Jeffrey Kaye, MD
Dr. Jeffrey Kaye is the Layton professor of neurology and biomedical engineering and the director of the Layton Aging and Alzheimer’s Disease Center, as well as director of the Oregon Center for Aging and Technology (ORCATECH). Dr. Kaye received his medical degree from New York Medical College and trained in neurology at Boston University. He completed fellowships in Movement Disorders at Boston University and in brain aging at the National Institute on Aging. He moved to Oregon in 1989 to develop the Layton Aging and Alzheimer’s Disease Center. Dr. Kaye has received the Charles Dolan Hatfield Research Award for his work. He is listed in Best Doctors in America. He serves on many national and international panels and review boards in the field of geriatrics and neurology. He is an author on over 400 scientific publications and holds several major grant awards from federal agencies, national foundations and industrial sponsors. Dr. Kaye serves as a member of the OHSU Healthy Aging Alliance Executive Committee.
Amanda Tan, PhD
Dr. Amanda Tan is the cloud technology lead for Research Computing at the University of Washington, where she facilitates strategies for collaborative, open-source tools and cloud-native solutions to big-data research problems. Amanda completed her doctorate at the University of Washington in 2015, with a focus on developing decision support systems for water resources management in Central Asia and South America. She is also a contributor to multiple open-source software projects in the scientific Python ecosystem and has an appointment as a data scientist at the UW eScience Institute.
Jennifer Wagner, JD, PhD
Dr. Jennifer K. Wagner is associate director of bioethics research and assistant professor in the Center for Translational Bioethics & Health Care Policy at Geisinger, and is a licensed practicing attorney in Pennsylvania. She earned her JD at the University of North Carolina in 2007 and PhD in anthropology at Pennsylvania State University in 2010 before completing post-doctoral research appointments at Duke University’s Institute for Genome Sciences & Policy and the University of Pennsylvania’s Center for the Integration of Genetic Healthcare Technologies. Prior to joining Geisinger, Dr. Wagner served in a U.S. Senator’s office in Washington, DC, as a 2014-2015 AAAS Congressional Fellow. She is the 2019 chair of the ASHG Social Issues Committee and member of the AAPA Science Policy and Ethics Committees. Dr. Wagner’s research has been funded by the National Human Genome Research Institute. She is on Twitter as @DNAlawyer.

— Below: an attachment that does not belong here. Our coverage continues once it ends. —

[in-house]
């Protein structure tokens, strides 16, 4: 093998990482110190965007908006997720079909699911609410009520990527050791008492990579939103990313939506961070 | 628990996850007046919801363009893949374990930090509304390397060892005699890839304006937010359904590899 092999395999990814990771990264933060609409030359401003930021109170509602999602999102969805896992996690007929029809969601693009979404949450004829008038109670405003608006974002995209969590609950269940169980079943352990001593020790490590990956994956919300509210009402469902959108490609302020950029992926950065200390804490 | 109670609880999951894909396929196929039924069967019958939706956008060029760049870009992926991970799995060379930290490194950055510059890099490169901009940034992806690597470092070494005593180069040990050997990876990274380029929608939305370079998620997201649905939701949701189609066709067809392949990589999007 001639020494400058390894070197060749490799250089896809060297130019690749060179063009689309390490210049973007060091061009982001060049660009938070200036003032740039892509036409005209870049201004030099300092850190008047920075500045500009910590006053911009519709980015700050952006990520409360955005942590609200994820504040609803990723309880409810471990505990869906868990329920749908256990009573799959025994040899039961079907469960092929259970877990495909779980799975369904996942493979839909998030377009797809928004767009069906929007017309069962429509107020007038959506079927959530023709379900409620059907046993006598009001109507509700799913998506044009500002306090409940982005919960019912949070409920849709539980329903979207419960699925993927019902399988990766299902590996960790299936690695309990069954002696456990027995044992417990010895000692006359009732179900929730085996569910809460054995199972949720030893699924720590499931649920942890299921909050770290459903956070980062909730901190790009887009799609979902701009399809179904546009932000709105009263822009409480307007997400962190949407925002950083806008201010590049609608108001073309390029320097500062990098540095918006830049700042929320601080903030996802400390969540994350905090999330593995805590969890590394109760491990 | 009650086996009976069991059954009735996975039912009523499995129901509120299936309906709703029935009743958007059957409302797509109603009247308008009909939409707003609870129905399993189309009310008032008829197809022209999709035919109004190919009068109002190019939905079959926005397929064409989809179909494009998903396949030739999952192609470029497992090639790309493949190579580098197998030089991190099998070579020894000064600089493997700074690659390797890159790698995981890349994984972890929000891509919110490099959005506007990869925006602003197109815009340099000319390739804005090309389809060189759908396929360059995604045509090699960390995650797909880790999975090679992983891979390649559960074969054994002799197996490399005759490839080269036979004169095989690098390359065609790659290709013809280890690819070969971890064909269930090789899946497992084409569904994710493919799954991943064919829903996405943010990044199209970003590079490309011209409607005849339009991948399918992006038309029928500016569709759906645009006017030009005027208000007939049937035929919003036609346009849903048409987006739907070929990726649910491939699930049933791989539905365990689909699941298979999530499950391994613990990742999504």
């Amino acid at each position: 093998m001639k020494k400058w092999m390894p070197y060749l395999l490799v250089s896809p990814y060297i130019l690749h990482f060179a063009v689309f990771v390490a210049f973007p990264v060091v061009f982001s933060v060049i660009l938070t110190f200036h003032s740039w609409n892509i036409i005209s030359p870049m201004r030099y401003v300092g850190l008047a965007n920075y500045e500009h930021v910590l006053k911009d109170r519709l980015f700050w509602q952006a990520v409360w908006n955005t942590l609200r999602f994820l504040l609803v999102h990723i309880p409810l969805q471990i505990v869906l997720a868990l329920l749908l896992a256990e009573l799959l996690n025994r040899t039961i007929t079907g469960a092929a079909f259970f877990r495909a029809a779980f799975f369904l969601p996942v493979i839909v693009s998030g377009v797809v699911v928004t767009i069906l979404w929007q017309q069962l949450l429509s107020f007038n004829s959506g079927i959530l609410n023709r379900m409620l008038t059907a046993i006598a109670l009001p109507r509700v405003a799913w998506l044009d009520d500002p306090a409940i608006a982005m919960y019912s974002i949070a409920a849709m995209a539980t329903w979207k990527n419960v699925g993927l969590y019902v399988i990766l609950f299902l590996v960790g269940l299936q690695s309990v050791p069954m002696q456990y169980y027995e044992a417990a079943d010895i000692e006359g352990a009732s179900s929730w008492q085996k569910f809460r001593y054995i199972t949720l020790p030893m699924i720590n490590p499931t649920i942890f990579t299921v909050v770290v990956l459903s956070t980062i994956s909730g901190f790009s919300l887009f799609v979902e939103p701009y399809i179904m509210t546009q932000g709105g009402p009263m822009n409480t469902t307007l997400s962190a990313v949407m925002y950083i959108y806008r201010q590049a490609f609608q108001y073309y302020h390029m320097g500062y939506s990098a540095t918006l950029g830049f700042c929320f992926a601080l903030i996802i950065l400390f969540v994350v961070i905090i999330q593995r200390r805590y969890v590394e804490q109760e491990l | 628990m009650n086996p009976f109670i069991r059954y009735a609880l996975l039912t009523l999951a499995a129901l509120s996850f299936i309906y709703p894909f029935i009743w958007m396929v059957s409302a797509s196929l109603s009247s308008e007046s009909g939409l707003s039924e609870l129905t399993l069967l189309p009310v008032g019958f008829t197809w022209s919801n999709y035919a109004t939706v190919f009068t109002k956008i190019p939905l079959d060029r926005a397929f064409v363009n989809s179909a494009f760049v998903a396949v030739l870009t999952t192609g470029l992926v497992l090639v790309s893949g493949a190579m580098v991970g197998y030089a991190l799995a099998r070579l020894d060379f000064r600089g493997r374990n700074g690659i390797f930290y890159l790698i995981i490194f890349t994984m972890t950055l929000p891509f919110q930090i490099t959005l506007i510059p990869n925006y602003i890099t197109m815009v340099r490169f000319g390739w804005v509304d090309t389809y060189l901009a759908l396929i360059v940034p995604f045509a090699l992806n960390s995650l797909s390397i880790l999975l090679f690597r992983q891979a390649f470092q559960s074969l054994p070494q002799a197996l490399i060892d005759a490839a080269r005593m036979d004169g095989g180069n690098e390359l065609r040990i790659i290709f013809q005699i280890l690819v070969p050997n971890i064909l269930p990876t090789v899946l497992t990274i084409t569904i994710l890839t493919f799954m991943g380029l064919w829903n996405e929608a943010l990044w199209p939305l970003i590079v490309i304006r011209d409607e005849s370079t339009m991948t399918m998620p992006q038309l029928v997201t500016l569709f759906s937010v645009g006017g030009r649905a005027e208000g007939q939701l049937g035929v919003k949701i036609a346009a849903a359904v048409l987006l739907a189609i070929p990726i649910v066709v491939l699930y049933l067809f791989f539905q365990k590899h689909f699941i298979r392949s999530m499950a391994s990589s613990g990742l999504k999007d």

Joon-Ho Yu, PhD
Dr. Joon-Ho Yu is a research assistant professor at the University of Washington School of Medicine. He studies, develops, and evaluates emerging strategies to benefit under-represented communities in research, healthcare, and public health from an interdisciplinary perspective. Before academia, Dr. Joon worked for over a decade in the non-profit sector to advance minority health and today continues to work with diverse communities and community-based organizations on a range of capacity building and policy advocacy efforts. He received his MPH and PhD in the interdisciplinary field of public health genetics from the University of Washington and is a graduate of both Carleton College and San Francisco State University.